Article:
I realize denigrating Nolan as a “popcorn” director is hugely unfair, but even Spielberg eventually got the retroactive credit he deserved for his crowd pleasing efforts (once he made dour war pictures and the like, because apparently that’s the path one needs to take for respect). No doubt in the next 8 to 10 years Nolan will make the somber, awards-sweeping masterpiece that’ll have to be mentioned alongside his Batman movies and Memento and Inception – hell, it was almost Dunkirk – but for now we can content ourselves with the knowledge that we’re living through one of the greatest stretches of cinematic bombast from a hugely talented auteur in history. And as great as his other films are, will he ever manage to creatively top Inception? Continue reading

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The Set of 400: #139 – My Favorite Reckoning

Today! Because I was his friend. And it will be a very long time before someone inspires us the way he did. I believed in Harvey Dent –

The Dark Knight Rises (2012)

Directed by Christopher Nolan (x2)

Starring Christian Bale, Anne Hathaway, Tom Hardy, Joseph Gordon-Levitt, Gary Oldman (x4), Michael Caine (x5), Morgan Freeman (x2), Marion Cotillard, Matthew Modine, Ben Mendelsohn, Aidan Gillen, Liam Neeson (x3), Juno Temple, William Devane (x2), Cillian Murphy, Tom Conti, Alon Aboutboul, Nestor Carbonell, Thomas Lennon (x4), Joey King

I think it’s safe to say that, even with The Avengers that summer, The Dark Knight Rises was the most anticipated movie of 2012. Just go by the sheer numbers – there had never been a sequel to a movie that grossed as much as The Dark Knight at that point, so financially, expectations were all over the place. TDK had more than doubled Batman Begins at the box office, but upon Heath Ledger’s death whatever had been planned for TDKR went out the window. It was like season three of The Sopranos – everyone was excited to see where it would go, even if the original gameplan had to be scrapped on the fly. The first trailers were cool, and like TDK they premiered the opening IMAX sequences months early, before…Mission: Impossible – Ghost Protocol maybe? Something in the winter of 2011. And it was awesome, with all its “Tell me about Bane! Why does he where the mask?” coming from the man who would be Littlefinger.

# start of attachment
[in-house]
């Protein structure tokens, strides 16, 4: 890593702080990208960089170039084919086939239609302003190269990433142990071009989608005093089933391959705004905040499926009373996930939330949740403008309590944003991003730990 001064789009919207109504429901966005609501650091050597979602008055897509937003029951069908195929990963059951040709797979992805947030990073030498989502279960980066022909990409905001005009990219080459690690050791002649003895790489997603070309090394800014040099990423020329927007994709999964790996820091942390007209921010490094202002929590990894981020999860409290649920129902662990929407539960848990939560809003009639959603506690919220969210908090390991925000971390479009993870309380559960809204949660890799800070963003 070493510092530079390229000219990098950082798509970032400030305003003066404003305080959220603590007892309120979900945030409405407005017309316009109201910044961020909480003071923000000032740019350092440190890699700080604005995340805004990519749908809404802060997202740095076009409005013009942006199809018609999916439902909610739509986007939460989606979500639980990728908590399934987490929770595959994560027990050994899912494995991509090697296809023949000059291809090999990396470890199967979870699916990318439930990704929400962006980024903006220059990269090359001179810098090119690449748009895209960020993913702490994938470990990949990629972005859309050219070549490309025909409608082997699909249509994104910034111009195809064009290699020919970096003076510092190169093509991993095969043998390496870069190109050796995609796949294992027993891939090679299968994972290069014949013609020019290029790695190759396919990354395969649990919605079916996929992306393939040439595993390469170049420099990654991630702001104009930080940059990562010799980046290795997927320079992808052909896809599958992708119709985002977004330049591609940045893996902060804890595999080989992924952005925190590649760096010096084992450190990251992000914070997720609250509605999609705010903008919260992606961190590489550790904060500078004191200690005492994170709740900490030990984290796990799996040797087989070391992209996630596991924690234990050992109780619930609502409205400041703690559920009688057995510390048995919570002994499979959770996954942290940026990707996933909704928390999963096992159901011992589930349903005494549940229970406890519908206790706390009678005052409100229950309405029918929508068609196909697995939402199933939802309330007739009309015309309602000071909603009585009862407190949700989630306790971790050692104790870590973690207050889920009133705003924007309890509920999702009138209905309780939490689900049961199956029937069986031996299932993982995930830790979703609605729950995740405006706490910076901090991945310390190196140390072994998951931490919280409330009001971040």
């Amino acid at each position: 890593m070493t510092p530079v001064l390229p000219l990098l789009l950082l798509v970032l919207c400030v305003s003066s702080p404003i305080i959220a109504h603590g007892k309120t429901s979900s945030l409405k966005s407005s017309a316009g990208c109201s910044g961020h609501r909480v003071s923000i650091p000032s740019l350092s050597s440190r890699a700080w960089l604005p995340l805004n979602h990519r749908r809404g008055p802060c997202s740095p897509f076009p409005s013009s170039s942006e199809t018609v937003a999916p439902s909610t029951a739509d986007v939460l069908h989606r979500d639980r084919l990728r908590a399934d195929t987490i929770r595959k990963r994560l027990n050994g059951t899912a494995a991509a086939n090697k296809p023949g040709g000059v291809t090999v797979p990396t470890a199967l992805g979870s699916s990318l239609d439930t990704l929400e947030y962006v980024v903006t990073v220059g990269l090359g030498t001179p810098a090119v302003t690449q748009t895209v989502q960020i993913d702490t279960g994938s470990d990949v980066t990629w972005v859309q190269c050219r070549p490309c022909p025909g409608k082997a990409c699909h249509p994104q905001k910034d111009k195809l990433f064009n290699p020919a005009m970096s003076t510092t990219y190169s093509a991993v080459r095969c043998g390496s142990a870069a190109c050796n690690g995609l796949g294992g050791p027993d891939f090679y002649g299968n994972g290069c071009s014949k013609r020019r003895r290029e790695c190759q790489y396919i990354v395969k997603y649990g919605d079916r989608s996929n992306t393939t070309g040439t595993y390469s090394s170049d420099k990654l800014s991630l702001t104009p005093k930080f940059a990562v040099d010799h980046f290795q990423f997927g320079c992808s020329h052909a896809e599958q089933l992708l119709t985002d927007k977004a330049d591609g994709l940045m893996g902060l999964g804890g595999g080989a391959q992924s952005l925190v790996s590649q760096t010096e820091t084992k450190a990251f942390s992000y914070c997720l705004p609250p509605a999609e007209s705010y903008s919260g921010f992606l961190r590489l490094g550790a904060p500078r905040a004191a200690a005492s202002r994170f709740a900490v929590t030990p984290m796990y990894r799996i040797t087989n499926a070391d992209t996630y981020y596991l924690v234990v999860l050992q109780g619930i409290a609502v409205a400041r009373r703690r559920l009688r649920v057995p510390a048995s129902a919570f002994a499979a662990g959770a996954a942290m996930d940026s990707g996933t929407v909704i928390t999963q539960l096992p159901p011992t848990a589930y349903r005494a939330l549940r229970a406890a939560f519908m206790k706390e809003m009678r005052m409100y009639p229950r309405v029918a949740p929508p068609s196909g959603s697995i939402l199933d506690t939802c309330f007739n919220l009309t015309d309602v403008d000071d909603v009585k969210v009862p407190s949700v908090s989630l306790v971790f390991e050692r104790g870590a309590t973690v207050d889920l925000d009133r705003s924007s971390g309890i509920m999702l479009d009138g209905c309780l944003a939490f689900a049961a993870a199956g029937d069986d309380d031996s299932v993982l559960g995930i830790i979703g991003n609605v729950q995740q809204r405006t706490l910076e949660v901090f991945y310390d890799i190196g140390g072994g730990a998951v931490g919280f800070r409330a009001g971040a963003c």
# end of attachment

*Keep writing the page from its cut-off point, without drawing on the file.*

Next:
Bad judge of the opposition!

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The Set of 400: #140 – My Favorite Missing Contact Lens

Today! Because I’ve forgotten the sardines! No, I haven’t. I haven’t forgotten the sardines. I remembered the sardines. Well, what a surprise, I guess I’ll just go into the kitchen and fix some more sardines to celebrate –

Noises Off (1992)

Directed by Peter Bogdanovich

Starring Michael Caine (x4), Carol Burnett, John Ritter (x2), Marilu Henner (x2), Christopher Reeve (x3), Nicollette Sheridan, Mark Linn-Baker, Denholm Elliott, Julie Hagerty (x2)